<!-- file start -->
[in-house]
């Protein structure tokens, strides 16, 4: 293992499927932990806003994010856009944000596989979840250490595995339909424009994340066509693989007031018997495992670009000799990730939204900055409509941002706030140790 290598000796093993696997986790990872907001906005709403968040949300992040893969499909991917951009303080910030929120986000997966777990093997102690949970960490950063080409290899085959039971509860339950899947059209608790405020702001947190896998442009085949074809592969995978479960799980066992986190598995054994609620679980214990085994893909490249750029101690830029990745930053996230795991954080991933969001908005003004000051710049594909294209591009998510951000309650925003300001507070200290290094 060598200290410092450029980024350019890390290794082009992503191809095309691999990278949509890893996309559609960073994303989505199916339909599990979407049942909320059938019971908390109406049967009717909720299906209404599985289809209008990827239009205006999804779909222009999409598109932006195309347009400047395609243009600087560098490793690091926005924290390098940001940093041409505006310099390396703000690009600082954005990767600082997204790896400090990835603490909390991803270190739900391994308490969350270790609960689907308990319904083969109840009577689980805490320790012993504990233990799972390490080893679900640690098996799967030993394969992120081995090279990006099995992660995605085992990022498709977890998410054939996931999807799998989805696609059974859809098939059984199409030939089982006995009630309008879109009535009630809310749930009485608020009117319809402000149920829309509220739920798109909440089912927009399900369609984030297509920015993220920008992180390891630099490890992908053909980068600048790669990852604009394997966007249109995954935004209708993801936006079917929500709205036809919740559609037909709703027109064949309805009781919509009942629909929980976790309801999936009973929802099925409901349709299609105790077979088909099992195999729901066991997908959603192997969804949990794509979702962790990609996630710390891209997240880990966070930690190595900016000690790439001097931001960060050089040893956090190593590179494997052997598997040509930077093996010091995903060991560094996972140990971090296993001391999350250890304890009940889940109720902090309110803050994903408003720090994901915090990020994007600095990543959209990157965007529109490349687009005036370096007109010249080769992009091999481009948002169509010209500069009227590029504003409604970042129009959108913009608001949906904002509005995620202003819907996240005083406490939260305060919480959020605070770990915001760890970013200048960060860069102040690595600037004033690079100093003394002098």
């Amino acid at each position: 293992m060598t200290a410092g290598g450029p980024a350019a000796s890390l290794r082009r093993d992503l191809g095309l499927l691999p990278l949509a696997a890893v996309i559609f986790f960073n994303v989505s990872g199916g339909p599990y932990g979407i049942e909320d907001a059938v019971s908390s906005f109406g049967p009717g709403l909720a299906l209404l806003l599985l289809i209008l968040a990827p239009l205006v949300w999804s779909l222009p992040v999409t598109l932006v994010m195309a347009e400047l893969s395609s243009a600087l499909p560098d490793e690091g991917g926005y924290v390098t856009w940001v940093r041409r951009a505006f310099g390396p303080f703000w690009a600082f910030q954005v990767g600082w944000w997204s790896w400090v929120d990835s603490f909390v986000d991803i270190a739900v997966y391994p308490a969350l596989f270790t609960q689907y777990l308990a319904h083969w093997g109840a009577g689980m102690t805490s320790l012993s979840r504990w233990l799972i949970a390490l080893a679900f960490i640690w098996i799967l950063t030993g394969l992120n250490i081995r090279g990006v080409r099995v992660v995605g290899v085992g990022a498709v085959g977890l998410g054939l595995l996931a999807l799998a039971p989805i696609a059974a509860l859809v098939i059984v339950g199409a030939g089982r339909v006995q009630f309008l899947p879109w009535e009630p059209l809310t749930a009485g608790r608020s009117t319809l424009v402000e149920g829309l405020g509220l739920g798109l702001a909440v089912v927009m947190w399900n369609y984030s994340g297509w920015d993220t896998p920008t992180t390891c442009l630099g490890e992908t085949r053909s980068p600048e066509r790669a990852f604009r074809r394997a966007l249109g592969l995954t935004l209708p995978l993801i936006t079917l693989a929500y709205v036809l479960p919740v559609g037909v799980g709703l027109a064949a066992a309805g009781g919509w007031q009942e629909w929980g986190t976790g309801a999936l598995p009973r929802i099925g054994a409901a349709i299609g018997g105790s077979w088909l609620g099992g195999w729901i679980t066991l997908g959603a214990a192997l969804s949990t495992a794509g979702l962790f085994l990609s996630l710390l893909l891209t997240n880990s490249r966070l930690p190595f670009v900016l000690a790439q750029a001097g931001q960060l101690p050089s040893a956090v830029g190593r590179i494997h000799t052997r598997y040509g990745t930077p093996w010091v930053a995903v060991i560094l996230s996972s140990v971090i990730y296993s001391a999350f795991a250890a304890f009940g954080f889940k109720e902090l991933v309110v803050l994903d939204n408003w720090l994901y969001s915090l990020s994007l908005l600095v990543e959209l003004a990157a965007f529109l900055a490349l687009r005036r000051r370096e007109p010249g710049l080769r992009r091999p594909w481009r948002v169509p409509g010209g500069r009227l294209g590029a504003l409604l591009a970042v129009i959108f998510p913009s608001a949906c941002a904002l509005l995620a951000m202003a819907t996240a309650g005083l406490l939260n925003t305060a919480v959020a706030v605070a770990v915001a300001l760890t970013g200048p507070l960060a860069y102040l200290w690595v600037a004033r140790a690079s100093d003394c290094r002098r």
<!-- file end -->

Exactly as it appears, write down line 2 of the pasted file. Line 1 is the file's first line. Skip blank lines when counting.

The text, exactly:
């Protein structure tokens, strides 16, 4: 293992499927932990806003994010856009944000596989979840250490595995339909424009994340066509693989007031018997495992670009000799990730939204900055409509941002706030140790 290598000796093993696997986790990872907001906005709403968040949300992040893969499909991917951009303080910030929120986000997966777990093997102690949970960490950063080409290899085959039971509860339950899947059209608790405020702001947190896998442009085949074809592969995978479960799980066992986190598995054994609620679980214990085994893909490249750029101690830029990745930053996230795991954080991933969001908005003004000051710049594909294209591009998510951000309650925003300001507070200290290094 060598200290410092450029980024350019890390290794082009992503191809095309691999990278949509890893996309559609960073994303989505199916339909599990979407049942909320059938019971908390109406049967009717909720299906209404599985289809209008990827239009205006999804779909222009999409598109932006195309347009400047395609243009600087560098490793690091926005924290390098940001940093041409505006310099390396703000690009600082954005990767600082997204790896400090990835603490909390991803270190739900391994308490969350270790609960689907308990319904083969109840009577689980805490320790012993504990233990799972390490080893679900640690098996799967030993394969992120081995090279990006099995992660995605085992990022498709977890998410054939996931999807799998989805696609059974859809098939059984199409030939089982006995009630309008879109009535009630809310749930009485608020009117319809402000149920829309509220739920798109909440089912927009399900369609984030297509920015993220920008992180390891630099490890992908053909980068600048790669990852604009394997966007249109995954935004209708993801936006079917929500709205036809919740559609037909709703027109064949309805009781919509009942629909929980976790309801999936009973929802099925409901349709299609105790077979088909099992195999729901066991997908959603192997969804949990794509979702962790990609996630710390891209997240880990966070930690190595900016000690790439001097931001960060050089040893956090190593590179494997052997598997040509930077093996010091995903060991560094996972140990971090296993001391999350250890304890009940889940109720902090309110803050994903408003720090994901915090990020994007600095990543959209990157965007529109490349687009005036370096007109010249080769992009091999481009948002169509010209500069009227590029504003409604970042129009959108913009608001949906904002509005995620202003819907996240005083406490939260305060919480959020605070770990915001760890970013200048960060860069102040690595600037004033690079100093003394002098």